Milan 2016 – New digital technologies are shaping design innovation. But many fear that the Internet of Things might substitute human-to-human relations with a click. ArchiPanic joined the Internet of Furniture open talk and posed a simple question to Carlo Ratti, Reto Wettach, Jessica Nebel and Alessandro Masserdotti: “As innovators, what to say to those who don’t know what to expect or just simply fear what lies ahead?”.
Shape-shifting sofas, open-source platforms and high-tech capsules for co-working spaces, but also moody toasters and the state of the art of Artificial Intelligence… The Internet of Furniture open talk was hosted by OpenDot fablab, a project by DotDotDot interaction design practice in Milan.
RELATED STORIES: Read more about design digital revolution on ArchiPanic…
“Internet of Things is not about objects talking to objects”. Says MIT professor Carlo Ratti, founder of Carlo Ratti Associati and director of MIT Senseable City Lab. “In the beginning people were fascinated about a refrigerator talking to another refrigerator. But who cares? What do they need to talk about? The exciting thing is if that refrigerator is online and can help us to improve our lifestyle. As the human-side must always be at the centre”.La Triennale, Carlo Ratti Associati presented Lift-Bit, the first shape-shifting modular sofa that can be controlled with a hand gesture or with a mobile application. Lift-Bit comes as a constellation of units that can be assembled together in order to create a bed, a set of armchairs or self-adjustable individual stools. The project was developed in collaboration with Vitra and is on show at the exhibition “Rooms. Novel living concepts” curated by Beppe Finessi – Watch VIDEO. Reto Wettach, founder of IXDS design practice says “People are not stupid. “Smart PR-Oriented designs don’t go much far. See Google Glasses. The point is design itself. Design means to have a method to understand and find solutions for what people really need. And they don’t generally ask for fancy gadgets. Technology is an ingredient you don’t have to spoil. The true mission is to make people’s life better”.
Reto Wettach is also founder of Fritzing, an open-source platform that offers to non-professionals the tools to engeneer and develop their own Internet of Things designs. “How can we contribute to make people understand the IoT? I believe that the more we know, the more we can advance. That why Fritzing was born” – Watch VIDEO.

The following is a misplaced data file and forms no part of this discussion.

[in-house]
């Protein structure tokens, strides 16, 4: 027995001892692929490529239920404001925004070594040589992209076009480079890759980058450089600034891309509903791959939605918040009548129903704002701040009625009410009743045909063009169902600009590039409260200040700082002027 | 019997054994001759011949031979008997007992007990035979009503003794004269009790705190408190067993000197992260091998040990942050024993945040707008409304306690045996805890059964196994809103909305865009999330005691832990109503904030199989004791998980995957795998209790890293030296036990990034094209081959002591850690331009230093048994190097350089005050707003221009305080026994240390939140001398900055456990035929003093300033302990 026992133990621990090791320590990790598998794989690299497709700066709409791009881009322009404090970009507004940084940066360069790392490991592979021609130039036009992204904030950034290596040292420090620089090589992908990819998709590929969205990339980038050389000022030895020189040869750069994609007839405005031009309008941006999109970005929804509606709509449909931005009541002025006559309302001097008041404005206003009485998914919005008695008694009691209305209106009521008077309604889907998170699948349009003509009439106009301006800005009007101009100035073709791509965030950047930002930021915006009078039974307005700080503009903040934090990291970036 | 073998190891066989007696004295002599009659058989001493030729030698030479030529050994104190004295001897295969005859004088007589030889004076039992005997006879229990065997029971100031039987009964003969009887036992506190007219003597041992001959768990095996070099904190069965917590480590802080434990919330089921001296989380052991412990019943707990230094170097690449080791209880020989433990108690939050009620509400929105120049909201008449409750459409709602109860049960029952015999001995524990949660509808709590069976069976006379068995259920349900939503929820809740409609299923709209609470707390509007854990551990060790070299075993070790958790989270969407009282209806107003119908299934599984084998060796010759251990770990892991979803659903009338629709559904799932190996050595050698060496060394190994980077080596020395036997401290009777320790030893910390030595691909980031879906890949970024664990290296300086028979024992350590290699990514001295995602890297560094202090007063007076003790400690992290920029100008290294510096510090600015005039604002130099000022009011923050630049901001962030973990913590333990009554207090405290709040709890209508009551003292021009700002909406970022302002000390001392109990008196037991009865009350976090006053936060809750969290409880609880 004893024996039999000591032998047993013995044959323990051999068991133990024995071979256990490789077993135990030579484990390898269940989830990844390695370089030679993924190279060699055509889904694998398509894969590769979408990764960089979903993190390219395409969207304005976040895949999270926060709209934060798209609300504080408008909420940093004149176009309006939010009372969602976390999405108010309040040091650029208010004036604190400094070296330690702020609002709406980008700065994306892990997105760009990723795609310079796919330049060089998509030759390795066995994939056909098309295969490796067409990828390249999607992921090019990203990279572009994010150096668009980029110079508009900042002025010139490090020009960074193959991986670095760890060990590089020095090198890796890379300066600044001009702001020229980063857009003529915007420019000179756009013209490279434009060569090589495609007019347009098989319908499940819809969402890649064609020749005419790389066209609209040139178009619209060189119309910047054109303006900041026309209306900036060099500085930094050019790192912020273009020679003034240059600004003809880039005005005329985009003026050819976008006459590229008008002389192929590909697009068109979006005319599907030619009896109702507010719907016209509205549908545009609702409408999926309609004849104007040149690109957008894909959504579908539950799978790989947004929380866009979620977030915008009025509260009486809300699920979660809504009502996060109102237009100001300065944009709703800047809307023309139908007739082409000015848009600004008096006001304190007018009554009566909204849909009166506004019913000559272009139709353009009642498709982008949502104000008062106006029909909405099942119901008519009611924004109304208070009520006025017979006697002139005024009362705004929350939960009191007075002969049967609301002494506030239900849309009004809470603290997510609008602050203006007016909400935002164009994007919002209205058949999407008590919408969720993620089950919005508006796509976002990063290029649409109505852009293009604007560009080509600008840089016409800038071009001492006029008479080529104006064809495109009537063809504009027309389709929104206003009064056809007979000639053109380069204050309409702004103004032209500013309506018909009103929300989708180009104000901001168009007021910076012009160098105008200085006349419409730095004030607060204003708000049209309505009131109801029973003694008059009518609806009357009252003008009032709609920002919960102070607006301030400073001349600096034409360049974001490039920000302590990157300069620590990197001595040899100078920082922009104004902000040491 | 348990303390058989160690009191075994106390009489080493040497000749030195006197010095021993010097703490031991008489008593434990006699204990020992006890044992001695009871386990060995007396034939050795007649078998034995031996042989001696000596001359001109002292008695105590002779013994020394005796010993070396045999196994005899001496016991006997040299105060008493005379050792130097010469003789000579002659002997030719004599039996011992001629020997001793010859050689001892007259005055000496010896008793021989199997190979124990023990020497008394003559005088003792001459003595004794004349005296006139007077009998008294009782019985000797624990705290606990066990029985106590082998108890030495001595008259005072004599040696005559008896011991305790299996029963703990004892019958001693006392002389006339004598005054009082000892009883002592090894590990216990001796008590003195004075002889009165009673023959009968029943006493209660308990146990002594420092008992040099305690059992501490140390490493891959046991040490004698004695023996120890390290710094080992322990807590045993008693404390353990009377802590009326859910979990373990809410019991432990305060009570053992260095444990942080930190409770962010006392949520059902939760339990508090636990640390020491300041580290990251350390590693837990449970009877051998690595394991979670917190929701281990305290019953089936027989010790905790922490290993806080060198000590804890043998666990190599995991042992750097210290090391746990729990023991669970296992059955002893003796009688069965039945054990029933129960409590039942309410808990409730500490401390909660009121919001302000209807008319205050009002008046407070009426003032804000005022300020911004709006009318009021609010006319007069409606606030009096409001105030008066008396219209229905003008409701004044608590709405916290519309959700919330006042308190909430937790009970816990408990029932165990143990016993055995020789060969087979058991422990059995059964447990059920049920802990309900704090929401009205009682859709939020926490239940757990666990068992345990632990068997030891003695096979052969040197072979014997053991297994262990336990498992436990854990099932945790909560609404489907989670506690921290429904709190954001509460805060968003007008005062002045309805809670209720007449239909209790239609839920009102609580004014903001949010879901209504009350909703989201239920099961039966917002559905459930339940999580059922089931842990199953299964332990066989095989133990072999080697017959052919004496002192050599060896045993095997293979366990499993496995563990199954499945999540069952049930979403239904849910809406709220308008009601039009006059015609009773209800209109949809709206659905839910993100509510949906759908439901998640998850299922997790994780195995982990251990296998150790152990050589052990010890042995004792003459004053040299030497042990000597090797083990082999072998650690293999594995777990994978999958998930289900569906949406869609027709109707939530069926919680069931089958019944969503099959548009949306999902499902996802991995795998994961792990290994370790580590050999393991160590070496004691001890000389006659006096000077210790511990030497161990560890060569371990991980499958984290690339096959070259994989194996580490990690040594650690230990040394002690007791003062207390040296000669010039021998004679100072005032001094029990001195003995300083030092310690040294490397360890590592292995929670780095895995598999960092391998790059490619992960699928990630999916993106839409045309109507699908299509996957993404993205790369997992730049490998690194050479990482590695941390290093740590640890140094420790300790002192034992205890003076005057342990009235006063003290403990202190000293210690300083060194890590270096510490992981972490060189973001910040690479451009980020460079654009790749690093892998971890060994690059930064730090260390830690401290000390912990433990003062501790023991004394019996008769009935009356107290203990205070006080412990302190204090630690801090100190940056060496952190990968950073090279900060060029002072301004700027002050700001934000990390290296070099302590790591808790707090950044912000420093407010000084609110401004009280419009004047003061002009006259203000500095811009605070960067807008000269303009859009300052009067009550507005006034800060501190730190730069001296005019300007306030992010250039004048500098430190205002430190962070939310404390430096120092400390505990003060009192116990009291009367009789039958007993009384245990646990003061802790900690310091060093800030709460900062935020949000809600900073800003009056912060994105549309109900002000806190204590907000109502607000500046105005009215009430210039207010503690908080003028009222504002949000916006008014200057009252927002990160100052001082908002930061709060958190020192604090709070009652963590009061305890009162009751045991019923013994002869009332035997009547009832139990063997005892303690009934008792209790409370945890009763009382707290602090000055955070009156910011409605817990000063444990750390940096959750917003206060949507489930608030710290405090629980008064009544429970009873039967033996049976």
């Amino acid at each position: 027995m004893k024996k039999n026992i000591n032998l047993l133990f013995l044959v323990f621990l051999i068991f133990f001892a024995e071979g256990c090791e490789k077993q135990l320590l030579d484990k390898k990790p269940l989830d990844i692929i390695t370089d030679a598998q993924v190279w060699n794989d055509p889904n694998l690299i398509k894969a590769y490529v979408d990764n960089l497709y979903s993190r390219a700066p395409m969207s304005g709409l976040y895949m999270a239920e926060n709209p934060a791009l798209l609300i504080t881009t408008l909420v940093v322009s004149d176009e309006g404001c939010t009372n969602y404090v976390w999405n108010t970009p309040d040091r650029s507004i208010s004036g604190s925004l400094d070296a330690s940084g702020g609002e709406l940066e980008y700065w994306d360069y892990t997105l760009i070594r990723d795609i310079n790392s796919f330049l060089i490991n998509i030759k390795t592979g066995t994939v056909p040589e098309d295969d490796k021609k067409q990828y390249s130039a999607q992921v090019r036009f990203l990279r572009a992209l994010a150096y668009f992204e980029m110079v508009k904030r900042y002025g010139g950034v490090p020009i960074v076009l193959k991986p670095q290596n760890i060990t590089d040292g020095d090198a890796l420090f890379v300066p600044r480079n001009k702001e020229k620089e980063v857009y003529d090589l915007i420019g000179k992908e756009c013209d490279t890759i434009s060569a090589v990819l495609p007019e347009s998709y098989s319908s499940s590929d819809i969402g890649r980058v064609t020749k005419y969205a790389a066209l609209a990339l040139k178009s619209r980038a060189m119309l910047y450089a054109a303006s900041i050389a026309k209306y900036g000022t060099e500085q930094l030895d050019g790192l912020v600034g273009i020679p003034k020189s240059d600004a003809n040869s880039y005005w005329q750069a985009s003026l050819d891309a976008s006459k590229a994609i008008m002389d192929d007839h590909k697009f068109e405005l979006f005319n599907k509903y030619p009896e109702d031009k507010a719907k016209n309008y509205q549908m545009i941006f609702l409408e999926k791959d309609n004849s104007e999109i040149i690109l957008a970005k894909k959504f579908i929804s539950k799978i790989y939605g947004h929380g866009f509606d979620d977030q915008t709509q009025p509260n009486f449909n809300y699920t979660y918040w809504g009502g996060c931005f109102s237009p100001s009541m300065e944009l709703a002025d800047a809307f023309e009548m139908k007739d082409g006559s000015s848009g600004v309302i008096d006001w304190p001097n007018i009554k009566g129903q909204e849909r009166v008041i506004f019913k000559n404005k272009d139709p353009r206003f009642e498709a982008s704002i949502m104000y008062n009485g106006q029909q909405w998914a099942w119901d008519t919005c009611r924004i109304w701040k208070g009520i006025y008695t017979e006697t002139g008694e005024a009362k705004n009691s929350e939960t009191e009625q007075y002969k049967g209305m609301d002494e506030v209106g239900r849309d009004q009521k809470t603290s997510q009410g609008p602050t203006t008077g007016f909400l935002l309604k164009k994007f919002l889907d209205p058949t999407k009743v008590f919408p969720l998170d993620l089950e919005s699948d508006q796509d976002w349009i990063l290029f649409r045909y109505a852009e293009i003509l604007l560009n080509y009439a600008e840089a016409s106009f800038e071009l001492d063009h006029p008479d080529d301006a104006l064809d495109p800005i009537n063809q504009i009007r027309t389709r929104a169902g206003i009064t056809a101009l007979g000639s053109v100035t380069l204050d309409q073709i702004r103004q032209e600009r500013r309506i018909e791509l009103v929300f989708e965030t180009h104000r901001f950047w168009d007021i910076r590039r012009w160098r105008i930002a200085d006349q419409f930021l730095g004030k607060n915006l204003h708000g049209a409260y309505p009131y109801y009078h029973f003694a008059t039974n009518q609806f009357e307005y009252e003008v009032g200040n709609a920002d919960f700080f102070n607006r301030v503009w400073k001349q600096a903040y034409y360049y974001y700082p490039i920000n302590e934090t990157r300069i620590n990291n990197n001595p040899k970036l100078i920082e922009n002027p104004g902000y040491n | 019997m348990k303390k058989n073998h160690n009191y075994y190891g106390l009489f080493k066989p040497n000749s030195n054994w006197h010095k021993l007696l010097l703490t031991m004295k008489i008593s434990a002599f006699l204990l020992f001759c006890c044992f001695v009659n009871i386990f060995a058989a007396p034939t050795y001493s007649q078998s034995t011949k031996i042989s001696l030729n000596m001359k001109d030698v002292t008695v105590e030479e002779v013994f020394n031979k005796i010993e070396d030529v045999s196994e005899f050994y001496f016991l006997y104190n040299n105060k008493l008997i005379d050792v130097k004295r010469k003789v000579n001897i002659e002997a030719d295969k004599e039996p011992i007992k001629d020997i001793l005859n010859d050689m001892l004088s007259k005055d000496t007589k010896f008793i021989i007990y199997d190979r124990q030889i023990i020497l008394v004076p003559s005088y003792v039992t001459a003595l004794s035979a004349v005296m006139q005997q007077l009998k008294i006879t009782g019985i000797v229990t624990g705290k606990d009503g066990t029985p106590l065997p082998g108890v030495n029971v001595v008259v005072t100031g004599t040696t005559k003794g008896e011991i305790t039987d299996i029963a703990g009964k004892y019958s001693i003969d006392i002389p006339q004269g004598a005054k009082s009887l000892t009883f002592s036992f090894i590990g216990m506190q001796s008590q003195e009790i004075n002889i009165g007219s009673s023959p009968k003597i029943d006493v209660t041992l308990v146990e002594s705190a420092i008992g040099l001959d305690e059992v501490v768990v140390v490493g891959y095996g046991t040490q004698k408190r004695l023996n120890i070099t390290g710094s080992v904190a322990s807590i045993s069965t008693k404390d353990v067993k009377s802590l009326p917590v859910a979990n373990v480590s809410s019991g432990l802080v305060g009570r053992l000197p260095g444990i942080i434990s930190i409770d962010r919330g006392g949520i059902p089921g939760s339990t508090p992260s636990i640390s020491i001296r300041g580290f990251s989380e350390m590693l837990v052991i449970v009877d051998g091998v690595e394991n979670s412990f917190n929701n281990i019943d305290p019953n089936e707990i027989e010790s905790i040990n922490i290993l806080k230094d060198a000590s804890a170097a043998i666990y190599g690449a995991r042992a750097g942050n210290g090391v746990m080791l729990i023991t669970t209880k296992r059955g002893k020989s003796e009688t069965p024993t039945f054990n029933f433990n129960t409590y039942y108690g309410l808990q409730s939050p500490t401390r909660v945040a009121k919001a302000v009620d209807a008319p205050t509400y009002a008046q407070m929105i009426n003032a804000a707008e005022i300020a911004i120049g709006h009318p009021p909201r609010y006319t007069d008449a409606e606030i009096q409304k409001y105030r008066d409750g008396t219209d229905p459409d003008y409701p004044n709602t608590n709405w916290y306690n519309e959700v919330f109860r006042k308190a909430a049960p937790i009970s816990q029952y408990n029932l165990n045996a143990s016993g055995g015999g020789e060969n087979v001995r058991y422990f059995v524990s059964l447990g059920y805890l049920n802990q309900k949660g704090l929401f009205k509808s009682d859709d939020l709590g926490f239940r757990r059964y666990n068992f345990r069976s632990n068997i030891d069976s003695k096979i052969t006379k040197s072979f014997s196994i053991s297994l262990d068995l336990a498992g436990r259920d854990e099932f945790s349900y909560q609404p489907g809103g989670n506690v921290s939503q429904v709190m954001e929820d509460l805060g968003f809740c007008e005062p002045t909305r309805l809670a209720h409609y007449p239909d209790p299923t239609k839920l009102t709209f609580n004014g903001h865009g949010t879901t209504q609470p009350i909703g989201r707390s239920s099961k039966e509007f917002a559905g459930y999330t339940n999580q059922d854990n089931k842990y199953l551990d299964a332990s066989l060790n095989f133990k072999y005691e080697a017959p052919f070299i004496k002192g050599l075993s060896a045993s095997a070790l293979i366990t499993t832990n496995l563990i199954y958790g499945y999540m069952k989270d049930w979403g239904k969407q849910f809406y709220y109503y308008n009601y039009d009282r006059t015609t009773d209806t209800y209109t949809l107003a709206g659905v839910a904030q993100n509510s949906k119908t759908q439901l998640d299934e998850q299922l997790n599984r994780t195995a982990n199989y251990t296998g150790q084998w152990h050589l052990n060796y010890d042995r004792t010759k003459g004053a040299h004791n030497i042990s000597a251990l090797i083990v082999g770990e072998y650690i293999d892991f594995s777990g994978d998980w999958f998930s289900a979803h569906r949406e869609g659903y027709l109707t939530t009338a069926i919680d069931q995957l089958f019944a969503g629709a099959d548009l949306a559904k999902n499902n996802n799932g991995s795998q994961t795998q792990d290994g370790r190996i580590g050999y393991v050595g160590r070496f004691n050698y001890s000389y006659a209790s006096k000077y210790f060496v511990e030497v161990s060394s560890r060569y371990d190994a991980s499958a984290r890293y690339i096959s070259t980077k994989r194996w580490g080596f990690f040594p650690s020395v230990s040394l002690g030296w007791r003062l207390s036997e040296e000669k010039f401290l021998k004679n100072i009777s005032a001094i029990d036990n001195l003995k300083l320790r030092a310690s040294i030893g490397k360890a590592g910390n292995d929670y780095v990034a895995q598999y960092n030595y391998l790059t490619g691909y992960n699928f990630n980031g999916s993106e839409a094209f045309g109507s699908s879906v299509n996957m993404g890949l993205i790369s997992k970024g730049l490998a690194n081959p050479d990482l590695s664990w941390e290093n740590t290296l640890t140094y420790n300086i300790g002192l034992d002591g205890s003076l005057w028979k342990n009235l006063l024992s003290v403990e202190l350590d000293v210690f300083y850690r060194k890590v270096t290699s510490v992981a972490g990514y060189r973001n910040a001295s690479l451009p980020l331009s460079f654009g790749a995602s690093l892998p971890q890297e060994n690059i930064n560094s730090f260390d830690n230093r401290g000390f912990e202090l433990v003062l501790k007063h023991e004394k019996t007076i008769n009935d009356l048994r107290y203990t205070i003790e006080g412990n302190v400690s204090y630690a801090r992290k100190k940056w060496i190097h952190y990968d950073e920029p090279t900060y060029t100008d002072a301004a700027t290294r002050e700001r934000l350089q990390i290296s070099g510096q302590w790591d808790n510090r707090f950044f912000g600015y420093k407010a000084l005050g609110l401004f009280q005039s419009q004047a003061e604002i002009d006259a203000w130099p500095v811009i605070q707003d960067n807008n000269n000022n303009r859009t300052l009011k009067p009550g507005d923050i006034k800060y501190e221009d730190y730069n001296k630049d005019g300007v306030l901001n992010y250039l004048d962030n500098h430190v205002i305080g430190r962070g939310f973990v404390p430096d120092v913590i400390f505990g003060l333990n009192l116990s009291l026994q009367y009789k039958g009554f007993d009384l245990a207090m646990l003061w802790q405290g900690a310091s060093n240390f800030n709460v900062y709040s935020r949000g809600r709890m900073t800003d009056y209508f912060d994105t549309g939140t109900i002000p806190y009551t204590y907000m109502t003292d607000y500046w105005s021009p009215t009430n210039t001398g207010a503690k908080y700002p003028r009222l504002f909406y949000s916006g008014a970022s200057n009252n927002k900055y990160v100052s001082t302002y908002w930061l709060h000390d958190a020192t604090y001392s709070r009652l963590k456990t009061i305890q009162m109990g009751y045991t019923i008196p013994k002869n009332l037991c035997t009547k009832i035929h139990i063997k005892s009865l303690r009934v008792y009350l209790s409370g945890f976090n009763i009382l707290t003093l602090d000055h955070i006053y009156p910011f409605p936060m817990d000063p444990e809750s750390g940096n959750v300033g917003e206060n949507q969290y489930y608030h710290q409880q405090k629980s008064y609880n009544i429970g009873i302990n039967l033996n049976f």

Jessica Nebel, member of Steelcase leading manufacturer of furniture for offices, hospitals and classrooms, says: “As an Industrial Designer I am very much concerned with the human aspects of products and technology. At Steelcase, our work is based on experimental curiosity and reflection on insights gained through research. I do not think that craft ist the only way to make objects more human. One example of human-driven technology? A kindle that adjusts to elderly people’s sight allowing them to keep reading”.
ArchiPanic: As a designer which are the upcoming challenges to make the Internet of Thing less scary, more understandable and therefore more accepted? Jessica Nebel: “One of the challenges is to overcome flamboyant PR-oriented designs and make products that are more easily understandable and tuned with our natural way of thinking. The other challenge comes from the fact that IoT designs need to be constantly updated. Indeed, wether it is low-tech or high-tech, a chair is supposed to live more than 5 year. And that is much more than an smartphone that, sadly, you can get rid of every few years”.
Alessandro Masserdotti, co-founder of DotDotDot reassured about Artificial Intelligence “Sci-Fi cinema and literature make us think to A.I. as robots thinking and feeling like humans. Luckly this is not how it really is. Human intelligence is enough to do all we need. Today Artificial Intelligence is mostly used to support us in what we can’t do like managing big quantities of data or perform multiple action at the same time”. What about Human-IoT interaction? “I don’t like smart objects that take you time to learn how to use their interface, that keep pushing redundant notifications or even tell you off. But i did like Simone Rebaudengo’s provocative project for an IoT toaster called Brad”.“Brad does toasts, old style. But it is connected with a network of smart-toasters and has its own personality. You can’t own it but host it. If it doesn’t make enough toasts, it feels pointless and starts tweeting to others people to own it… And the bad owner has to let it go. In this case, the ironic project is a provocation to make us think about the importance of owning and sharing objects”.
RELATED STORIES: Students and alumni at Design Academy Eindhoven respond to overwhelming digital-driven design with an analogue exhibition focused on products that want to be touched… and a petting zoo.
Watch the full video of Opendot talk HERE.